Find the Best Time of Day – Early morning (and I mean really early) is the best time for my mind to be clear and ready to produce my best writing.  There is something about getting an early jump on the day to make me feel more energized.  Other writers may produce better work at different times of the day.  The key is to know what time works best for you.
 
Hit the Trails – Exercise is a great way to shake the cobwebs loose.  For me, there’s no better exercise than hiking the mountain trails around our home.  An hour or two on the trails, and I’m usually in a better frame of mind to write.
 
Envision Success – Reading about aspiring writers who’ve found success is very motivational. Writer’s Digest is a good source for these articles, but there are several websites, blogs, and Facebook pages featuring authors who’ve broken through. 
 
Be Happy - It’s always easier to write when you’re in a good mood.   Take a break and do whatever makes you feel better.  Listen to uplifting music, play catch with your dog, or check out this YouTube video on motivation:  https://www.youtube.com/watch?v=Sh5arV2cut0
  
These are just a few ideas that work for me.  I’m sure you have others.  I’d be interested in hearing them.

 
http://www.writersdigest.com/writing-articles/by-writing-goal/improve-my-writing/9-ways-to-get-started-and-stay-motivated

Wednesday, April 12, 2017

Do Authors Peak?

Whether it’s your career, athletic capabilities, sexual proficiency or anything else with a start, middle and an end, reaching your peak sucks.  Most don’t realize they’ve peaked because they’re too busy enjoying their view at the summit.   But when the slide down the backside begins, they know it, and there’s little to be done.
 
Being a baby boomer, I know it’s vogue to hype the advantages of aging.  I’m sure you’ve heard the “60 is the new 40” mantra coming from an ever-greying population.   I even wrote a novel, “Better Late Than Ever,” where residents of a futuristic retirement community become fixated on regaining their youth.   But the older I get, the more I accept that I will never be 25 again, or even 45.  Medical advances have enabled us to live longer and have made it easier to age, but these advances have yet to reverse the process.  Today, I hit a golf ball as far as I ever will.  I ran my last six-minute mile 30 years ago.  High school was the last time I’ll ever take to the basketball court in front of cheering crowds.  And I knew long before Bruce Springsteen that “Glory Days” will pass you by in the wink of a young girl’s eye.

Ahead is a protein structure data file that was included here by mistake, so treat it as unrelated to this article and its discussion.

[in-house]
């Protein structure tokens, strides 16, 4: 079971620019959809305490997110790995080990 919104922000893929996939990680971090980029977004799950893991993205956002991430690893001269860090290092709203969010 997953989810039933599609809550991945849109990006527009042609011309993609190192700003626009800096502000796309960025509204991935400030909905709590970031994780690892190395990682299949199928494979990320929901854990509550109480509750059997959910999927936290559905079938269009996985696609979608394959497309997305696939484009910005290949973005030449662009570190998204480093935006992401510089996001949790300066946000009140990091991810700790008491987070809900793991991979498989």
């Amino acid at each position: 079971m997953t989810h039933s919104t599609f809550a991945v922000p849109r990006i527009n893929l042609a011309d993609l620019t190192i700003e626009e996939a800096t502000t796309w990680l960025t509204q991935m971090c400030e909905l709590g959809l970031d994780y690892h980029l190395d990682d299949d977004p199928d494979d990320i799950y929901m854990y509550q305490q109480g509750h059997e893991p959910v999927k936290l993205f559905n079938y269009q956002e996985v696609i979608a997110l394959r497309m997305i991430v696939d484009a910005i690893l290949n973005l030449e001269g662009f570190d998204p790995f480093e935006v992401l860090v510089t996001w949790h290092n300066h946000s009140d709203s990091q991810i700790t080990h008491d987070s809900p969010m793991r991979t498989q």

Peaking is more noticeable in some careers than others. Most professional athletes plateau before reaching 40.  Even in golf, a game many play ‘til they die, no professional player has won a major championship past age 46.  In business, corporate executives reach full stride in their 50s and early 60s, but the race to the top narrows dramatically for advancement-minded managers in their mid-40s.  By that age, if you’ve yet to be identified as executive material, you have likely begun a slow glide pattern back to earth.
 
Still, not everyone peaks by their mid-40s.  There’s good news for authors and others using their mind to make a living.  Studies (1, 2) have shown the more you exercise your brain, the longer your cognitive skills remain.  It turns out that learning and brain development can be a life-long process.  For writers, the message is to keep writing.  Staying healthy and physically fit also play a major role in these studies, so a long walk every day is advisable.  I find this news encouraging given I started my writing avocation in my mid-50s.  
 
There are many successful authors who didn’t publish their first book until later in life (3).  Laura Ingalls Wilder published “Little House in the Big Woods” at age 64, and then went on to write others in the series.  Earnest Hemingway was most prolific in his 20s and 30s, the period when he wrote “A Farewell to Arms.” It was generally accepted by critics that Hemingway was washed up by the time he reached 50.  Not so.  He wrote and published “Old Man and the Sea” at age 53.   Had he not suffered long-term injuries from plane crashes later in his life, who knows how many more Hemingway novels we would be enjoying?
 
I, and other aspiring writers like me, may never become bestselling authors, but as long we keep testing ourselves, we can enjoy the long uphill climb.  Who knows?  Our glory days may still lie ahead.